Bol’an — sinkhole — was voted the word of the year, according the Hebrew news site Ynet. It comes from the word “to swallow.” If you have a biblical bent of mind, you can imagine.
Yet another bol’an opened up in a road on Saturday, this one in the middle of Allenby Street in Tel Aviv. Despite the temptation to look at the alarming spate of recent sinkhole openings as divine punishment, the real causes have to do with mundane mechanics — reckless building practices and over-pumping of underground water.
It may not be celestial retribution, but it does seem symbolic. We’ve gone from cracks that can be plastered over, to cracks that have to be carefully stepped over, to treacherous holes big enough to swallow a car. I’m referring, of course, to our government, and the barely paved-over system they are trying to instill.
Like builders out to make a quick profit, our new government ministers have taken large jackhammers to the ground-level foundations of our country, tearing them up as fast as they can with no regard for the consequences. When dangerous holes are revealed, it will be someone else’s job to plug them. The new buildings will already be towering over our heads.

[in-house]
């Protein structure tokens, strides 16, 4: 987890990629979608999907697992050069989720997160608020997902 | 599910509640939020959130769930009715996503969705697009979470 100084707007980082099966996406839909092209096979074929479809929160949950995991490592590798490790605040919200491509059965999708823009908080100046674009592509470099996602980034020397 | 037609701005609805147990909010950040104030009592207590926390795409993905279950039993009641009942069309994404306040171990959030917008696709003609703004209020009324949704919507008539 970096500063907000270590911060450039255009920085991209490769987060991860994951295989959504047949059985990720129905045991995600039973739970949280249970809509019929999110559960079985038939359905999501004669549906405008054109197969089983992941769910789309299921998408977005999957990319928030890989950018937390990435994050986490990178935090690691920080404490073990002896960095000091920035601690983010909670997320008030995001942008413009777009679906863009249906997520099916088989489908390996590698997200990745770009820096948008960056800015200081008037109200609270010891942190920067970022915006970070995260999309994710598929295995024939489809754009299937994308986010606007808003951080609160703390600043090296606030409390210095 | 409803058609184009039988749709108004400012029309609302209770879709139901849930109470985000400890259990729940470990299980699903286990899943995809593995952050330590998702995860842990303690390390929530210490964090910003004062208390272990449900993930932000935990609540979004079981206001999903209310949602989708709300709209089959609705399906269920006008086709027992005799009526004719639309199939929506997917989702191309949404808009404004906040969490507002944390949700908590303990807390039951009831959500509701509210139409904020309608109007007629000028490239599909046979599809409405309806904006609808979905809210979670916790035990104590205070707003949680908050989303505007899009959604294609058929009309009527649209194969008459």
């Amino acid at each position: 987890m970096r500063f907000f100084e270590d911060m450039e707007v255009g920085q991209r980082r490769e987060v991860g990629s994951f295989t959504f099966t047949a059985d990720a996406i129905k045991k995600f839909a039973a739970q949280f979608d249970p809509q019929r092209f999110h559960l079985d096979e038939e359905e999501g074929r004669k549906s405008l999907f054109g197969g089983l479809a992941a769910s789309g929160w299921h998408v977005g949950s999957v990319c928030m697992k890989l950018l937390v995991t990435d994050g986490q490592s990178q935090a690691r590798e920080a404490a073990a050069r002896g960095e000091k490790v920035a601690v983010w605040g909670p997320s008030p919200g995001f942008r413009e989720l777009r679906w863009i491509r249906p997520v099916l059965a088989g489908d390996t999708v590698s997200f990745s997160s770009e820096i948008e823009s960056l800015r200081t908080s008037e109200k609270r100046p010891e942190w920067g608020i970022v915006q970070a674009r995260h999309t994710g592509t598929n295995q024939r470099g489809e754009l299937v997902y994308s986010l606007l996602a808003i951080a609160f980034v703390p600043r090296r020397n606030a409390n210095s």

Except that the first bol’an has already formed, and it opened right under the feet of one of those ministers. And like the sinkholes opening along the coast, it has less to do with acts of a divine being (though there might be some kind of justice there, if it were the case) and more to do with human folly. I’m referring, of course, to Aryeh Deri. His shiny edifice was built on the porous bedrock of greed and ill use of public trust. Thinking he would be able to float above the thinly-disguised hole, or that others would carry him over, he fell right in.
It won’t be the last sinkhole. The government, in light of the newest disaster, has vowed to get even bigger jackhammers. I would like to believe the architects of the new system will be the ones to fall into holes of their own making, but that is generally not the case. None of us is truly safe from them.
Bol’anim (the plural form of bol’an) are the unintended consequences of shortsighted policies, population pressures, lack of oversight, shortcuts, money changing hands between contractors and municipal officials, and willful ignorance. Predictions are rampant about the unintended consequences of the government’s rush to tear down and rebuild in its image. (The end of democracy? That’s a mighty big sinkhole, but one that is entirely conceivable.) A new intifada? Another war? A widespread boycott of Israel? The increased flight of young, secular, educated people (leading to further consequences)?
It’s time we started preventing both kinds of bol’an. Protecting coastal cities from the first kind will require the investment of resources and updating and enforcement of building codes and environmental laws. Protecting ourselves from the second kind could be harder. It will probably require nothing less than bringing down the current government. And it seems we have little time to waste.